FOR IMMEDIATE RELEASE
Contact: Patti Riippa, NHeLP Communications Director
National Health Law Program Commends Passage of Health Reform Bill
Increased coverage for 32 million individuals
Washington, DC, March 23, 2010 ? Today the President signed into law the health reform bill, which includes the biggest expansion of Medicaid since its inception in 1965. In addition, the law will expand the availability and affordability of health coverage to millions of individuals and families.
?This is an historic moment in our country,? said Emily Spitzer, Executive Director of the National Health Law Program (NHeLP). ?The Affordable Health Care for America Act greatly improves the state of our country?s health care system, and it ensures access to health care for many of the lowest income and most vulnerable individuals in the country. For the first time in their lives, millions of people will now be able to access quality, affordable care.?
Expands Medicaid coverage to 16 million people by covering most low-income, non-elderly individuals with incomes up to 133 percent of the federal poverty level, eliminating requirements to meet predefined eligibility categories.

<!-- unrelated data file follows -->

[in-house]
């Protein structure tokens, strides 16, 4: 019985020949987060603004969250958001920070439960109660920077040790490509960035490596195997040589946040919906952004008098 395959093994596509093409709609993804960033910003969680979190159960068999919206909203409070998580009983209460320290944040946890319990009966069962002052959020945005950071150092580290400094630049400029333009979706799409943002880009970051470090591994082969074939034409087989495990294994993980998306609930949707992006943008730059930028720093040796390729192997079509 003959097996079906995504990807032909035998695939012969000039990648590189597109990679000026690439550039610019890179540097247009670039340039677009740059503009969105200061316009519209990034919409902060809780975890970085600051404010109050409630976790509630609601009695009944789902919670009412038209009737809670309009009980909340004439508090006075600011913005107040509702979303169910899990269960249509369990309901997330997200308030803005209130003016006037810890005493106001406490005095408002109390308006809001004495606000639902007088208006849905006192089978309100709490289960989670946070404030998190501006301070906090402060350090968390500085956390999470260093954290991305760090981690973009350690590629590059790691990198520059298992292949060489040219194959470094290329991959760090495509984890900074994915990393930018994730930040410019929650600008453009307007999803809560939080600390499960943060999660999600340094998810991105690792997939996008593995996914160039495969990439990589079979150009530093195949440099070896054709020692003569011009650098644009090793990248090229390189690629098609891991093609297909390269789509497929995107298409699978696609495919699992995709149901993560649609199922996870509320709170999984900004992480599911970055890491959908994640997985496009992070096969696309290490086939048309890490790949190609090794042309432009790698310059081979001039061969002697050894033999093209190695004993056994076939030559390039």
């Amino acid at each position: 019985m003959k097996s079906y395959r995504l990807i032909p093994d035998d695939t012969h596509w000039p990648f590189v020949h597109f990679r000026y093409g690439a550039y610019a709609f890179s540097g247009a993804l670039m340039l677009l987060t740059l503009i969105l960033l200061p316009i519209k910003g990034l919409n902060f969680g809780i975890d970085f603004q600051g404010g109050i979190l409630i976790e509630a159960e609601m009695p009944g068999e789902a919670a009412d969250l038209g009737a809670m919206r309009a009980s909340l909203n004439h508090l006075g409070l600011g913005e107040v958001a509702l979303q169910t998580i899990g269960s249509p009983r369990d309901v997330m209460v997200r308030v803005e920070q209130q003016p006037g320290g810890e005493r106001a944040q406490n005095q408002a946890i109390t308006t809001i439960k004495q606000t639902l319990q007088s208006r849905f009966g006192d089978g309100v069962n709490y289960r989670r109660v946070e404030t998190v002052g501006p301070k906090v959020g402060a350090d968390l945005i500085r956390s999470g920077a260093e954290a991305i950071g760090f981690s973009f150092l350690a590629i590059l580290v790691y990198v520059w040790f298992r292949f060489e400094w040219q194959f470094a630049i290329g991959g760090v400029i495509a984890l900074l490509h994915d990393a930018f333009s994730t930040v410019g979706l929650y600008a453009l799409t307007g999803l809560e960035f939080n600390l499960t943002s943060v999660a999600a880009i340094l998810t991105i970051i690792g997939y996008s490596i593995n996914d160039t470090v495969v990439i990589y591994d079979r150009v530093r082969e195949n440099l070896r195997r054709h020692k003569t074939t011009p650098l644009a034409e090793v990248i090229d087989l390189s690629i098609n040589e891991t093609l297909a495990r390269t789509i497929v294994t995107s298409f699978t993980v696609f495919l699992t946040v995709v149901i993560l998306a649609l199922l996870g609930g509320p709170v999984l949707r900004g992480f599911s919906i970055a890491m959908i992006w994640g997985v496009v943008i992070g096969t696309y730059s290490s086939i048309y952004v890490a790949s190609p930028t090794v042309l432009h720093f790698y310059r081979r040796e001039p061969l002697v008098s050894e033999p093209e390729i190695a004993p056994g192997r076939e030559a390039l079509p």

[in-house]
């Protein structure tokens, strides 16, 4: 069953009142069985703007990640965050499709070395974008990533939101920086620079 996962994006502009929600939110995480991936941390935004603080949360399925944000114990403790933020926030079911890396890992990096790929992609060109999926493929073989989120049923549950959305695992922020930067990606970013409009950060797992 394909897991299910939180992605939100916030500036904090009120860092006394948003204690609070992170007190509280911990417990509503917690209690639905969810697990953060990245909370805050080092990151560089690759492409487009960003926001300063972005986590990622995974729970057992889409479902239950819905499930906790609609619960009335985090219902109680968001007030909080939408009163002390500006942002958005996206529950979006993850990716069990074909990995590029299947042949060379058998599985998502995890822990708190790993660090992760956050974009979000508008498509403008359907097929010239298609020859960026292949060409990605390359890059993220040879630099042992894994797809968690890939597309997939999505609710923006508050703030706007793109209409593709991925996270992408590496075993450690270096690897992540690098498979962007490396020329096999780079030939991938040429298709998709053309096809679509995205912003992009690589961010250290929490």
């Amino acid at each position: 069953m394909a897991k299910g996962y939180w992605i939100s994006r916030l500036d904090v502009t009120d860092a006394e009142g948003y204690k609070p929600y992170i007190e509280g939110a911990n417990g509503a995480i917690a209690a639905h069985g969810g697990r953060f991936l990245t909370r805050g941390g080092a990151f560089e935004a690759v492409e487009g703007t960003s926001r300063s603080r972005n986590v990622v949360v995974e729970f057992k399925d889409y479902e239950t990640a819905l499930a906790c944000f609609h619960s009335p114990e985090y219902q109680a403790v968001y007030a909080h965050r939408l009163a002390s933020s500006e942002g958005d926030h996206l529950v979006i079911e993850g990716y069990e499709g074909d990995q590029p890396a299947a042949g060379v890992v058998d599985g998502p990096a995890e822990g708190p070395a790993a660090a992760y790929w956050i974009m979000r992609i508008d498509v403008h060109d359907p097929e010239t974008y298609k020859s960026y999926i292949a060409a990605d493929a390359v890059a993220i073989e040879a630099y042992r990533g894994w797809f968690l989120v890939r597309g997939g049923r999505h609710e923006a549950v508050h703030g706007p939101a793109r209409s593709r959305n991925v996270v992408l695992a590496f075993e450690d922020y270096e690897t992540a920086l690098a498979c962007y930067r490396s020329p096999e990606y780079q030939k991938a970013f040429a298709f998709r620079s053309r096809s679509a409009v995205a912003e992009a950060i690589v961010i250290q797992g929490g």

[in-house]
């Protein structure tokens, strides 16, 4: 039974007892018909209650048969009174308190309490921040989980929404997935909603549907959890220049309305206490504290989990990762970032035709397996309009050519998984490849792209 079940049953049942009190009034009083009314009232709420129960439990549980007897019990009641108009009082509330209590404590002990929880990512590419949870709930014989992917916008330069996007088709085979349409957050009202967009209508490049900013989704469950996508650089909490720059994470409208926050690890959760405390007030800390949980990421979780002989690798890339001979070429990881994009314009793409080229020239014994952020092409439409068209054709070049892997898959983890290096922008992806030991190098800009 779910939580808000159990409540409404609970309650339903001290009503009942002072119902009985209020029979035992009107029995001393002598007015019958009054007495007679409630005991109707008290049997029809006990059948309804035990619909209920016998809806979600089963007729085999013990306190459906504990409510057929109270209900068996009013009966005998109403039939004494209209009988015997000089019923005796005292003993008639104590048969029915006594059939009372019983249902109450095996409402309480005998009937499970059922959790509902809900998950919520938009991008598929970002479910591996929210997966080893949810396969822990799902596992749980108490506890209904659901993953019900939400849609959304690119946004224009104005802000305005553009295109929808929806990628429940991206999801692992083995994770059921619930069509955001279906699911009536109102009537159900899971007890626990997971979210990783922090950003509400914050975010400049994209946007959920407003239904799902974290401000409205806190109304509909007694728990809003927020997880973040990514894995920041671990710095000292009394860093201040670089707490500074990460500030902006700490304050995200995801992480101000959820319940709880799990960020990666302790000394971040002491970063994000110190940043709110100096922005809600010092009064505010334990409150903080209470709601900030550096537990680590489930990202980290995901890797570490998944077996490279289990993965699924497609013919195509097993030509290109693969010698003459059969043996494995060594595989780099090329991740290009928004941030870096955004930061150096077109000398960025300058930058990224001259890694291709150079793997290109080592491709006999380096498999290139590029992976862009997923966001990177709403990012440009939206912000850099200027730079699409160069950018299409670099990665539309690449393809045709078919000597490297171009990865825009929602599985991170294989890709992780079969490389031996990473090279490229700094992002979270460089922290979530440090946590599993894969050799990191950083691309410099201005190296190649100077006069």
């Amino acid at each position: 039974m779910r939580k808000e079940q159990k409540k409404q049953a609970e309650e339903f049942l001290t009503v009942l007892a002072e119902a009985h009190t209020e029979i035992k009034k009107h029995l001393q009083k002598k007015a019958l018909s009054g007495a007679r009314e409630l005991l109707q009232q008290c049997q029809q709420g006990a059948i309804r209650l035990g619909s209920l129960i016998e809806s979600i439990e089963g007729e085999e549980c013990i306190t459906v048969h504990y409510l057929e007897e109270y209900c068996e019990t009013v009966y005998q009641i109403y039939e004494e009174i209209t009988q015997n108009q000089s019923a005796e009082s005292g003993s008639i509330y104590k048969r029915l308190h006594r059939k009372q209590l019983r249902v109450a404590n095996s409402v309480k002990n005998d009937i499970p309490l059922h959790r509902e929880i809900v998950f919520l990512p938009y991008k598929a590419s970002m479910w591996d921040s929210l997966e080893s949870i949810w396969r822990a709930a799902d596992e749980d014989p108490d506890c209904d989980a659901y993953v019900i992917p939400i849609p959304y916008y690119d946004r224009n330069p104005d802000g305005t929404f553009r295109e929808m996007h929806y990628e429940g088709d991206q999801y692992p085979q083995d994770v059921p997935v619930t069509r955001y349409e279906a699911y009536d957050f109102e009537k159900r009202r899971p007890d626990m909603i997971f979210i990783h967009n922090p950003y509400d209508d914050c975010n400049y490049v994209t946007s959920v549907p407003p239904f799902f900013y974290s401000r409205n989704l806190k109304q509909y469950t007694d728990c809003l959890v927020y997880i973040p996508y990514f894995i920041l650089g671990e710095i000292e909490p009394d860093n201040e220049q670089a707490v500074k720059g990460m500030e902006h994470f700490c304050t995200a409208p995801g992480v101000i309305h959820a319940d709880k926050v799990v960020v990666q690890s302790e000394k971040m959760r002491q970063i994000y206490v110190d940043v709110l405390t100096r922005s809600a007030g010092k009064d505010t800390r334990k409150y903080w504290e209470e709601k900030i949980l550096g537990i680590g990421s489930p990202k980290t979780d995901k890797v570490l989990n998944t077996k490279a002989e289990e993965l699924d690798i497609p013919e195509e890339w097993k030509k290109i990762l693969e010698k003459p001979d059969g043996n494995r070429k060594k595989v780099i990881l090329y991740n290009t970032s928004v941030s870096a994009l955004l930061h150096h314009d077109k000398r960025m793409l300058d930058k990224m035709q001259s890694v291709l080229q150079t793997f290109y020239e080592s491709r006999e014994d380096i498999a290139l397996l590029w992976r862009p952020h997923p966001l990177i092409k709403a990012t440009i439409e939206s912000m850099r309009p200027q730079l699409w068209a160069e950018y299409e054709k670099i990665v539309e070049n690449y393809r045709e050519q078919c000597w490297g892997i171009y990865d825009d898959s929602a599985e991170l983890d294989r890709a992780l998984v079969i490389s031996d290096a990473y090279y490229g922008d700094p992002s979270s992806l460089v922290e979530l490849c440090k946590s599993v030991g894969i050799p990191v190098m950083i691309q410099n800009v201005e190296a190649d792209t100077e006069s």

Eliminates barriers to private coverage and overhauls insurance protections by precluding exclusions based on pre-existing conditions, prohibiting insurers from rescinding policies when someone gets sick, and eliminating gender rating.
Continues the Children’s Health Insurance Program (CHIP) until 2019 and funds it through 2015.
Requires all HHS programs that are federally funded or conducted to collect race, ethnicity, language, gender, socioeconomic and disability data, so that disparities in care can be identified and eliminated.
Provides a $250 prescription drug rebate in 2010 for Medicare beneficiaries and eliminates the donut hole in Medicare prescription drug program (Part D) by 2020.
Provides $11 billion to community health centers.
Extends protection of federal civil rights laws to the health reform bill, thereby protecting individuals from discrimination on the basis of certain characteristics (including race, language, gender, age and disability).
Reauthorizes the Office of Minority Health through 2016.
This is an important and significant first step forward in reforming this country?s broken health care system and recognizing the right to health care. We are disappointed, however, that women and immigrants are not afforded the health rights they deserve, and we look forward to Congress building upon this remarkable legislation to address racial and ethnic disparities, access to culturally and linguistically appropriate services, comprehensive women’s health care, and coverage and equity for immigrants.